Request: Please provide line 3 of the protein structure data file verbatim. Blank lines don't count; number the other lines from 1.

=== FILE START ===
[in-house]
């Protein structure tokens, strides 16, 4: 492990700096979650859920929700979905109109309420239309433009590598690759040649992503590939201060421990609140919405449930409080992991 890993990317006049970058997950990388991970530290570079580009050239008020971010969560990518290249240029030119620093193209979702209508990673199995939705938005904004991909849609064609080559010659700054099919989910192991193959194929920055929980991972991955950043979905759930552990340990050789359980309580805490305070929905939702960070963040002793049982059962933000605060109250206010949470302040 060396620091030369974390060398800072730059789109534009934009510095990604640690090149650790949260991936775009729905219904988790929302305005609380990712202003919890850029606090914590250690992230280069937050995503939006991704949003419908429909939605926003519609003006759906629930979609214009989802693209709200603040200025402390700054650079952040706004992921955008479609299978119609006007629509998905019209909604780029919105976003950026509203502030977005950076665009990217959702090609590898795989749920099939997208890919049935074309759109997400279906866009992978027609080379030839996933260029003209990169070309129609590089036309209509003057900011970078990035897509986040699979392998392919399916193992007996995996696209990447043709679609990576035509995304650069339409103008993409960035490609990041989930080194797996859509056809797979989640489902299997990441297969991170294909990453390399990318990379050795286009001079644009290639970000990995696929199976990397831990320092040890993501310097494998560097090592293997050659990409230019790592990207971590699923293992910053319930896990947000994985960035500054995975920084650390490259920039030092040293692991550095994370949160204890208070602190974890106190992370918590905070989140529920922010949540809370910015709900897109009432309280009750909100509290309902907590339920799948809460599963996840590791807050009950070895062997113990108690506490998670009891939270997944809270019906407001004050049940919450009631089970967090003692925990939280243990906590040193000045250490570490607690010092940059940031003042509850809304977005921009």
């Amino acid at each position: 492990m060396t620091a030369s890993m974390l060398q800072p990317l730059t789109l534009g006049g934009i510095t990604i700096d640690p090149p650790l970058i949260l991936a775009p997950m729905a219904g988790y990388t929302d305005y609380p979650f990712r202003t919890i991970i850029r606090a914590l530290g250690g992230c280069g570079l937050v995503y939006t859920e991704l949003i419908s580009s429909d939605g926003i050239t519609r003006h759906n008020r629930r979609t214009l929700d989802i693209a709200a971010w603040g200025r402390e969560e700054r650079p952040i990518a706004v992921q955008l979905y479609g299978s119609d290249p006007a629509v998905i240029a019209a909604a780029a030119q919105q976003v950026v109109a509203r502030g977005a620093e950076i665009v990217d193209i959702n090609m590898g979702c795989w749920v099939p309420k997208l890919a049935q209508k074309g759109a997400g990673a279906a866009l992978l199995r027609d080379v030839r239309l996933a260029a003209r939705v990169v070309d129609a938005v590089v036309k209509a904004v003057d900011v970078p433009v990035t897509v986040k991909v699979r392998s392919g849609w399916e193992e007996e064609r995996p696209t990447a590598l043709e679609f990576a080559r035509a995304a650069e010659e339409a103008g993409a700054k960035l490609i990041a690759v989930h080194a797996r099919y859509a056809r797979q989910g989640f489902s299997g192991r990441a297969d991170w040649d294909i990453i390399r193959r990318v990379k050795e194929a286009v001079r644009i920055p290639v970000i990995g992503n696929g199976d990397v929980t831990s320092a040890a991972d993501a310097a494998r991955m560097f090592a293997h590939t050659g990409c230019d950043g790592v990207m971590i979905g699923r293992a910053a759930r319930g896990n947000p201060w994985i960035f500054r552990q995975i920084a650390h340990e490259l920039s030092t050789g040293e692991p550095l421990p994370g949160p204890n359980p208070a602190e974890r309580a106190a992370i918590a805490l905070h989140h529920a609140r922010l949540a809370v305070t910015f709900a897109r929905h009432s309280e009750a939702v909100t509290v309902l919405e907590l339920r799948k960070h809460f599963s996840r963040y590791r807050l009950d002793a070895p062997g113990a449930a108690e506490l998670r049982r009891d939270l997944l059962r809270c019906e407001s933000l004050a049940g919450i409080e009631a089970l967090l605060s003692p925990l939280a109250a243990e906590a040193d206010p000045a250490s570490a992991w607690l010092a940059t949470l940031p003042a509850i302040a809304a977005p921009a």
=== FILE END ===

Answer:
């Amino acid at each position: 492990m060396t620091a030369s890993m974390l060398q800072p990317l730059t789109l534009g006049g934009i510095t990604i700096d640690p090149p650790l970058i949260l991936a775009p997950m729905a219904g988790y990388t929302d305005y609380p979650f990712r202003t919890i991970i850029r606090a914590l530290g250690g992230c280069g570079l937050v995503y939006t859920e991704l949003i419908s580009s429909d939605g926003i050239t519609r003006h759906n008020r629930r979609t214009l929700d989802i693209a709200a971010w603040g200025r402390e969560e700054r650079p952040i990518a706004v992921q955008l979905y479609g299978s119609d290249p006007a629509v998905i240029a019209a909604a780029a030119q919105q976003v950026v109109a509203r502030g977005a620093e950076i665009v990217d193209i959702n090609m590898g979702c795989w749920v099939p309420k997208l890919a049935q209508k074309g759109a997400g990673a279906a866009l992978l199995r027609d080379v030839r239309l996933a260029a003209r939705v990169v070309d129609a938005v590089v036309k209509a904004v003057d900011v970078p433009v990035t897509v986040k991909v699979r392998s392919g849609w399916e193992e007996e064609r995996p696209t990447a590598l043709e679609f990576a080559r035509a995304a650069e010659e339409a103008g993409a700054k960035l490609i990041a690759v989930h080194a797996r099919y859509a056809r797979q989910g989640f489902s299997g192991r990441a297969d991170w040649d294909i990453i390399r193959r990318v990379k050795e194929a286009v001079r644009i920055p290639v970000i990995g992503n696929g199976d990397v929980t831990s320092a040890a991972d993501a310097a494998r991955m560097f090592a293997h590939t050659g990409c230019d950043g790592v990207m971590i979905g699923r293992a910053a759930r319930g896990n947000p201060w994985i960035f500054r552990q995975i920084a650390h340990e490259l920039s030092t050789g040293e692991p550095l421990p994370g949160p204890n359980p208070a602190e974890r309580a106190a992370i918590a805490l905070h989140h529920a609140r922010l949540a809370v305070t910015f709900a897109r929905h009432s309280e009750a939702v909100t509290v309902l919405e907590l339920r799948k960070h809460f599963s996840r963040y590791r807050l009950d002793a070895p062997g113990a449930a108690e506490l998670r049982r009891d939270l997944l059962r809270c019906e407001s933000l004050a049940g919450i409080e009631a089970l967090l605060s003692p925990l939280a109250a243990e906590a040193d206010p000045a250490s570490a992991w607690l010092a940059t949470l940031p003042a509850i302040a809304a977005p921009a």